MRI, on a molecular scale: Team develops system that could peer into atomic structure of individual molecules
For decades, scientists have used techniques such as X-ray crystallography and nuclear magnetic resonance (NMR) imaging to gain invaluable insight into the atomic structure of molecules. Such efforts have long been hampered by the fact that they demand large quantities of a specific molecule, often in ordered and crystalized form, to be effective—making it all but impossible to peer into the structure of most molecules.
Harvard researchers say those problems may soon be a thing of the past.
A team of scientists, led by Professor of Physics and of Applied Physics Amir Yacoby, has developed a magnetic resonance imaging (MRI) system that can produce nanoscale images, and may one day allow researchers to peer into the atomic structure of individual molecules. Their work is described in a March 23 paper in Nature Nanotechnology.
"What we've demonstrated in this new paper is the ability to get very high spatial resolution, and a fully operational MRI technology," Yacoby said. "This work is directed toward obtaining detailed information on molecular structure. If we can image a single molecule and identify that there is a hydrogen atom here and a carbon there … we can obtain information about the structure of many molecules that cannot be imaged by any other technique today."
Though not yet precise enough to capture atomic-scale images of a single molecule, the system already has been used to capture images of single electron spins. As the system is refined, Yacoby said he expects it eventually will be precise enough to peer into the structure of molecules.
While the system designed by Yacoby and colleagues operates in much the same way conventional MRIs do, the similarities end there.
"What we've done, essentially, is to take a conventional MRI and miniaturize it," Yacoby said. "Functionally, it operates in the same way, but in doing that, we've had to change some of the components, and that has enabled us to achieve far greater resolution than conventional systems."
Yacoby said that while conventional systems can achieve resolutions of less than a millimeter, they are effectively limited by the magnetic field gradient they can produce. Since those gradients fade dramatically within just feet, conventional systems built around massive magnets are designed to create a field large enough to image an object—like a human—that may be a meter or more in length.
The nanoscale system devised by Yacoby and colleagues, by comparison, uses a magnet that's just 20 nanometers in diameter—about 300 times smaller than a red blood cell—but is able to generate a magnetic field gradient 100,000 times larger than even the most powerful conventional systems.
The difference, Yacoby explained, is that the nanoscale magnet can be brought incredibly close, within a few billionths of a meter, to the object being imaged.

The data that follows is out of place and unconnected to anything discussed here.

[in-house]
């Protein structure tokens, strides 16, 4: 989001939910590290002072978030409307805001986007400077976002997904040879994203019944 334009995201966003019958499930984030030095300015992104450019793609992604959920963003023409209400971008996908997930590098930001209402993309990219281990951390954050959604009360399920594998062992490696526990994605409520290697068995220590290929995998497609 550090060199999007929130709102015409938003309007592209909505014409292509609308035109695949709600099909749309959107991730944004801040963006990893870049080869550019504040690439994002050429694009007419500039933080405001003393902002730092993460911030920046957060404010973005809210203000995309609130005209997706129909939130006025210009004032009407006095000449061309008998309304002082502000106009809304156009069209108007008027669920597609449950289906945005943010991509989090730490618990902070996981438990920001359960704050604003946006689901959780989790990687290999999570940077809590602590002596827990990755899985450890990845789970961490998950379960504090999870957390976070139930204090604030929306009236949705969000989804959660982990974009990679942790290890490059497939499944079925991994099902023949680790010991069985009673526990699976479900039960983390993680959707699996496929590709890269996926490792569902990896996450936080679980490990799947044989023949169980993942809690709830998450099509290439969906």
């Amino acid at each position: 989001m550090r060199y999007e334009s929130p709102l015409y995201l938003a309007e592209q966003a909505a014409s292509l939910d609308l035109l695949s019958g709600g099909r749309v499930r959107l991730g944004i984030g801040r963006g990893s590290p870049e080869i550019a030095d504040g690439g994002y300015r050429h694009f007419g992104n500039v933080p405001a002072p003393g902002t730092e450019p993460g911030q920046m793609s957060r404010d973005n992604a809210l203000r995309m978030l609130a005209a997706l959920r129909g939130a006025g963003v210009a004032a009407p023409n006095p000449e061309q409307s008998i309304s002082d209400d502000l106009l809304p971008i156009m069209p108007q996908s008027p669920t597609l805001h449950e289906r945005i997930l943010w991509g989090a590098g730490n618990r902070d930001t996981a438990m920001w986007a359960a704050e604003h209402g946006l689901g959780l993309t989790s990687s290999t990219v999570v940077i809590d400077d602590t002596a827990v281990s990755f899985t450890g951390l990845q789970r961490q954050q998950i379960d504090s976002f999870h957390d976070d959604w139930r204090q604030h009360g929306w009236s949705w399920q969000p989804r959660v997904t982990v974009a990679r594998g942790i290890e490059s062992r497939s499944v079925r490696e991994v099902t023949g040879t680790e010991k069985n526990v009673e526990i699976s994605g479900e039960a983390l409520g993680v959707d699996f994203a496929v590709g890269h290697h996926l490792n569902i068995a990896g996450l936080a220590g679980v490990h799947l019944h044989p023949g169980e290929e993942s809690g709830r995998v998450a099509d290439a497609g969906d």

"By doing that, we can achieve spatial resolution that's far better than one nanometer," he said.
The departures from conventional MRI systems, however, didn't end there.
To construct a sensor that could read how molecules react to that magnetic field gradient, Yacoby and colleagues turned to a field that would appear to be unconnected to imaging—quantum computing.
Using ultra-pure, lab-grown diamonds, the team milled tiny devices, each of which ended in a super-fine tip, and embedded an atomic-scale impurity, called a nitrogen-vacancy (NV) center in each tip, creating a single quantum bit, or qubit—the essential building block of all quantum computers.
In experiments published last year, Yacoby and his collaborators showed that as the tip was scanned across the surface of a diamond crystal, the quantum bit interacted with electron spins near the crystal's surface. Those interactions could then be used to create an image of individual electron spins. However, while the sensitivity of the quantum bit sensor is sufficient to detect individual electron spins and represents a quantum leap forward from earlier efforts, its spatial resolution is limited by its distance from the object that is being imaged.
To create truly 3-D images, Yacoby and colleagues combined the quantum-bit sensing approach with the large-field gradient by bringing the nanomagnet in close proximity to both the sample of interest and the qubit sensor. By scanning the magnet in 3-D, but very close to the sample, they were able to detect individual electron spins as they reacted to the magnetic field.
"This is really a game of bringing both the magnet very close to generate large gradients, and bringing the detector very close to get larger signals," Yacoby said. "It's that combination that gives us both the spatial resolution and the detectability.
"Our current system is already capable of imaging individual electron spins with sub-nm [subnanometer] resolution," he said. "The goal, eventually, is to put a molecule in proximity to our NV center to try to see the components within that molecule, namely the nuclear spins of the individual atoms composing it. This is by no means an easy task, since the nuclear spin generates a signal that is 1,000 times smaller than that of the electron spin … but that's where we're headed."